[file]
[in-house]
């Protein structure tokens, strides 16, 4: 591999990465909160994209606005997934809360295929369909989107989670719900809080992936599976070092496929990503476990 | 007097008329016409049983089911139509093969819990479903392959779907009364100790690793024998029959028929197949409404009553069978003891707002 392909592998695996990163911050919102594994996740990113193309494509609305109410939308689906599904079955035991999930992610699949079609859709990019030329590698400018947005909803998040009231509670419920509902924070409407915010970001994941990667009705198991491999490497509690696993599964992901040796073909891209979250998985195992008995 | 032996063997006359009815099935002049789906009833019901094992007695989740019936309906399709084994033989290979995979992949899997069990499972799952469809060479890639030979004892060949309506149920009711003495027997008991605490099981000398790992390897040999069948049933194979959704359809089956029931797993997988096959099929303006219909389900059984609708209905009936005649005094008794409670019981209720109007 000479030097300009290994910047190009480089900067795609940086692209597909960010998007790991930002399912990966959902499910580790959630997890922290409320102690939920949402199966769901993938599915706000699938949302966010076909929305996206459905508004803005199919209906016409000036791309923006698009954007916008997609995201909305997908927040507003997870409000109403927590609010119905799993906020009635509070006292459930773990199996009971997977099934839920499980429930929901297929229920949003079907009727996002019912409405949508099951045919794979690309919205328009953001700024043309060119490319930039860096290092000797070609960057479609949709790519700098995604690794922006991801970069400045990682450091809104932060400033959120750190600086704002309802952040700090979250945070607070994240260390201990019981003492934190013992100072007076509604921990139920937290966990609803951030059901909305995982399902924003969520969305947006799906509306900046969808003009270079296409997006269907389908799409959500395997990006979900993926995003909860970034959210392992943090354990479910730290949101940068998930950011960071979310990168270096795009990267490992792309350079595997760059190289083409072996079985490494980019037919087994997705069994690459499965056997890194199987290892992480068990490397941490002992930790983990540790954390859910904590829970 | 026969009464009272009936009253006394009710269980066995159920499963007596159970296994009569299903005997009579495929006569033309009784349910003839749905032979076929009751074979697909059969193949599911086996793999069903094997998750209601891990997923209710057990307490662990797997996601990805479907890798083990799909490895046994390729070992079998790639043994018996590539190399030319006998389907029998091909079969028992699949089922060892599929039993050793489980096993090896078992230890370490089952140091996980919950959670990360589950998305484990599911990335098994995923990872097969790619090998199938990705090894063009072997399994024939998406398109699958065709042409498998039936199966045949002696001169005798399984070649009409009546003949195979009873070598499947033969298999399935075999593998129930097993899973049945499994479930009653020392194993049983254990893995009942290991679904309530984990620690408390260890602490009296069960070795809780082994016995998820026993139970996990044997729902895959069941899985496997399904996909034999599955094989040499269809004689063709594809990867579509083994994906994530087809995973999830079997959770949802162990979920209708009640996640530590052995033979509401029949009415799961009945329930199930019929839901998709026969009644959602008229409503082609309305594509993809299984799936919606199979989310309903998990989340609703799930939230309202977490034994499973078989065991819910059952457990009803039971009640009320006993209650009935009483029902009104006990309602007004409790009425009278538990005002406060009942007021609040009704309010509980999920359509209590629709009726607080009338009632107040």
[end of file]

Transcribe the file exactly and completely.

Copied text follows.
[in-house]
């Protein structure tokens, strides 16, 4: 591999990465909160994209606005997934809360295929369909989107989670719900809080992936599976070092496929990503476990 | 007097008329016409049983089911139509093969819990479903392959779907009364100790690793024998029959028929197949409404009553069978003891707002 392909592998695996990163911050919102594994996740990113193309494509609305109410939308689906599904079955035991999930992610699949079609859709990019030329590698400018947005909803998040009231509670419920509902924070409407915010970001994941990667009705198991491999490497509690696993599964992901040796073909891209979250998985195992008995 | 032996063997006359009815099935002049789906009833019901094992007695989740019936309906399709084994033989290979995979992949899997069990499972799952469809060479890639030979004892060949309506149920009711003495027997008991605490099981000398790992390897040999069948049933194979959704359809089956029931797993997988096959099929303006219909389900059984609708209905009936005649005094008794409670019981209720109007 000479030097300009290994910047190009480089900067795609940086692209597909960010998007790991930002399912990966959902499910580790959630997890922290409320102690939920949402199966769901993938599915706000699938949302966010076909929305996206459905508004803005199919209906016409000036791309923006698009954007916008997609995201909305997908927040507003997870409000109403927590609010119905799993906020009635509070006292459930773990199996009971997977099934839920499980429930929901297929229920949003079907009727996002019912409405949508099951045919794979690309919205328009953001700024043309060119490319930039860096290092000797070609960057479609949709790519700098995604690794922006991801970069400045990682450091809104932060400033959120750190600086704002309802952040700090979250945070607070994240260390201990019981003492934190013992100072007076509604921990139920937290966990609803951030059901909305995982399902924003969520969305947006799906509306900046969808003009270079296409997006269907389908799409959500395997990006979900993926995003909860970034959210392992943090354990479910730290949101940068998930950011960071979310990168270096795009990267490992792309350079595997760059190289083409072996079985490494980019037919087994997705069994690459499965056997890194199987290892992480068990490397941490002992930790983990540790954390859910904590829970 | 026969009464009272009936009253006394009710269980066995159920499963007596159970296994009569299903005997009579495929006569033309009784349910003839749905032979076929009751074979697909059969193949599911086996793999069903094997998750209601891990997923209710057990307490662990797997996601990805479907890798083990799909490895046994390729070992079998790639043994018996590539190399030319006998389907029998091909079969028992699949089922060892599929039993050793489980096993090896078992230890370490089952140091996980919950959670990360589950998305484990599911990335098994995923990872097969790619090998199938990705090894063009072997399994024939998406398109699958065709042409498998039936199966045949002696001169005798399984070649009409009546003949195979009873070598499947033969298999399935075999593998129930097993899973049945499994479930009653020392194993049983254990893995009942290991679904309530984990620690408390260890602490009296069960070795809780082994016995998820026993139970996990044997729902895959069941899985496997399904996909034999599955094989040499269809004689063709594809990867579509083994994906994530087809995973999830079997959770949802162990979920209708009640996640530590052995033979509401029949009415799961009945329930199930019929839901998709026969009644959602008229409503082609309305594509993809299984799936919606199979989310309903998990989340609703799930939230309202977490034994499973078989065991819910059952457990009803039971009640009320006993209650009935009483029902009104006990309602007004409790009425009278538990005002406060009942007021609040009704309010509980999920359509209590629709009726607080009338009632107040």